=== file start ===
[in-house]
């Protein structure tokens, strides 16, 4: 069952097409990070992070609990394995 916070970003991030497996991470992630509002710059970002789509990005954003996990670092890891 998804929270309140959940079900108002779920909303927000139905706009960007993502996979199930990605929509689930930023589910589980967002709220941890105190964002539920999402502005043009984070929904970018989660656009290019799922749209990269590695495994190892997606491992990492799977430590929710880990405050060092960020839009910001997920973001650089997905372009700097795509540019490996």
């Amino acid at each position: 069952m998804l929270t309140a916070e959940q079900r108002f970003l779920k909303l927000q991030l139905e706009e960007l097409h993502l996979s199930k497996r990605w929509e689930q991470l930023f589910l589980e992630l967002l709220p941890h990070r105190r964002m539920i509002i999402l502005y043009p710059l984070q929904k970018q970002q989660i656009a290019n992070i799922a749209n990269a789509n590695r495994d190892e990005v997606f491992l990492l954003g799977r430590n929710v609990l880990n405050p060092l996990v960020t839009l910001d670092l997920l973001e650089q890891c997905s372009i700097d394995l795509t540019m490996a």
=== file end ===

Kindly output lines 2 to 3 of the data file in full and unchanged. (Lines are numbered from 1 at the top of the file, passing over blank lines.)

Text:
């Protein structure tokens, strides 16, 4: 069952097409990070992070609990394995 916070970003991030497996991470992630509002710059970002789509990005954003996990670092890891 998804929270309140959940079900108002779920909303927000139905706009960007993502996979199930990605929509689930930023589910589980967002709220941890105190964002539920999402502005043009984070929904970018989660656009290019799922749209990269590695495994190892997606491992990492799977430590929710880990405050060092960020839009910001997920973001650089997905372009700097795509540019490996």
């Amino acid at each position: 069952m998804l929270t309140a916070e959940q079900r108002f970003l779920k909303l927000q991030l139905e706009e960007l097409h993502l996979s199930k497996r990605w929509e689930q991470l930023f589910l589980e992630l967002l709220p941890h990070r105190r964002m539920i509002i999402l502005y043009p710059l984070q929904k970018q970002q989660i656009a290019n992070i799922a749209n990269a789509n590695r495994d190892e990005v997606f491992l990492l954003g799977r430590n929710v609990l880990n405050p060092l996990v960020t839009l910001d670092l997920l973001e650089q890891c997905s372009i700097d394995l795509t540019m490996a």